Koror, Palau – It was Sunday morning in Palau when a lot of Filipinos gathered in different places to watch their boxing hero Manny Pacquiao fight Sugar Shane Mosley for the welterweight title.

At the time, I was with my wife and in-laws at the Rock Island Cafe to watch the title bout. Personally, I expected to see a great boxing match.

However, by Pacquiao’s standards of exciting fights, it was a disappointment in terms of action.

ESPN’s Dan Rafael breaks it down.

Entering the fight, Shane Mosley was about an 8-1 underdog and fought like one, with the result a lopsided decision for Pacquiao, who retained his welterweight title for the second time in a clinic in front of a sold-out crowd of 16,412 at the MGM Grand Garden Arena.

Pacquiao, with most of the crowd behind him, darted in and out and landed an assortment of straight left hands and generally left Mosley with no idea where he was or how to reach him.

“He is fast. Manny is fast. He is faster than anyone I have ever fought,” Mosley said.

It was a disappointment in terms of action, but certainly not in the outcome for the congressman from the Philippines, who banked a minimum of $20 million — and likely much more once the pay-per-view sales are tallied.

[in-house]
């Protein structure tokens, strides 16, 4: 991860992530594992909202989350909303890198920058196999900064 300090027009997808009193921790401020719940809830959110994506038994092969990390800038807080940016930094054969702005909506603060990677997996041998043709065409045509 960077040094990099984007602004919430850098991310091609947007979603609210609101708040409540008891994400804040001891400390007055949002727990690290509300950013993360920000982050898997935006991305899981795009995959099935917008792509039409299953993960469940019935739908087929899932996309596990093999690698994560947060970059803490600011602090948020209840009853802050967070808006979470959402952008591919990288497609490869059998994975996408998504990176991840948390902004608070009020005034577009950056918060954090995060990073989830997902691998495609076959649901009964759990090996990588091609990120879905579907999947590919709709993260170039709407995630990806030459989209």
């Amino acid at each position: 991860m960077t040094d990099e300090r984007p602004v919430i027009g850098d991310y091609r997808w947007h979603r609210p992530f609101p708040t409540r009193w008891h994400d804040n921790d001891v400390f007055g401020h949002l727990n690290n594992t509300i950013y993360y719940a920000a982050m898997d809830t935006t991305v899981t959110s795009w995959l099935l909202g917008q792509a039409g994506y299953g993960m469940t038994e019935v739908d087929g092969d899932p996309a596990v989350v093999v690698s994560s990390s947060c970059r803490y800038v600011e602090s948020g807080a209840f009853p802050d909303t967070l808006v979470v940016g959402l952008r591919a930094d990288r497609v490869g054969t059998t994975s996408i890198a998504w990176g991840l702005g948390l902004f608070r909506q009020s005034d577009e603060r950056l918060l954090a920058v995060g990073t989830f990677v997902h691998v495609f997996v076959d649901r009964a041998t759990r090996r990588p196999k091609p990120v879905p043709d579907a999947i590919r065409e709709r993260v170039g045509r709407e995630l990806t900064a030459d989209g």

Manny Pacquiao earned the right to retain his welterweight belt, if not the usual adulation from boxing fans.

Mosley has been troubled by fleet-footed fighters in the past, as well as opponents with good hand speed. Pacquiao (53-3-2, 38 KOs) has excessive amounts of both, and gave Mosley angles and fired shots, while Mosley could do little but watch as he moved away.

Mosley is 39 now and has been a great three-division champion.

Those days are long gone.

Between the loss to Pacquiao and his wipeout decision defeat in May 2010 to Floyd Mayweather Jr., Mosley has lost almost every one of the past 24 rounds he has boxed in the MGM Grand Garden Arena ring.

He also fought to a draw in a terrible fight with Sergio Mora in September. Clearly, his time has passed.

Pacquiao, however, remains solid at the top of the pound-for-pound list. He looked like he might make it an early night when he dropped Mosley for only the third time in his career — the other two times coming a decade ago in the same loss to the late Vernon Forrest — in the third round.

Pacquiao cracked Mosley (46-7-1, 39 KOs) with a straight left hand behind a right jab and Mosley crumbled to the canvas.

“He just felt my power early,” Pacquiao said.

He sure did.

“I just fought the best fighter in the world. He has exceptional power, power that I have never been hit with before,” said Mosley, who complained of a blood blister in his right foot after the sixth round. “Manny Pacquiao has speed and power. He’s a warrior.”

Manny Pacquiao was a warrior indeed! This win makes me proud to be a Filipino, while I wished that Mosley should have put a better fight, I’m not disappointed with the outcome.

A knock-out win by Pacquiao could have been better, but this victory is sweet for the Philippines and for all the Filipinos around the globe.

Congratulations, Manny Pacquiao WE FILIPINOS ARE VERY PROUD OF YOU!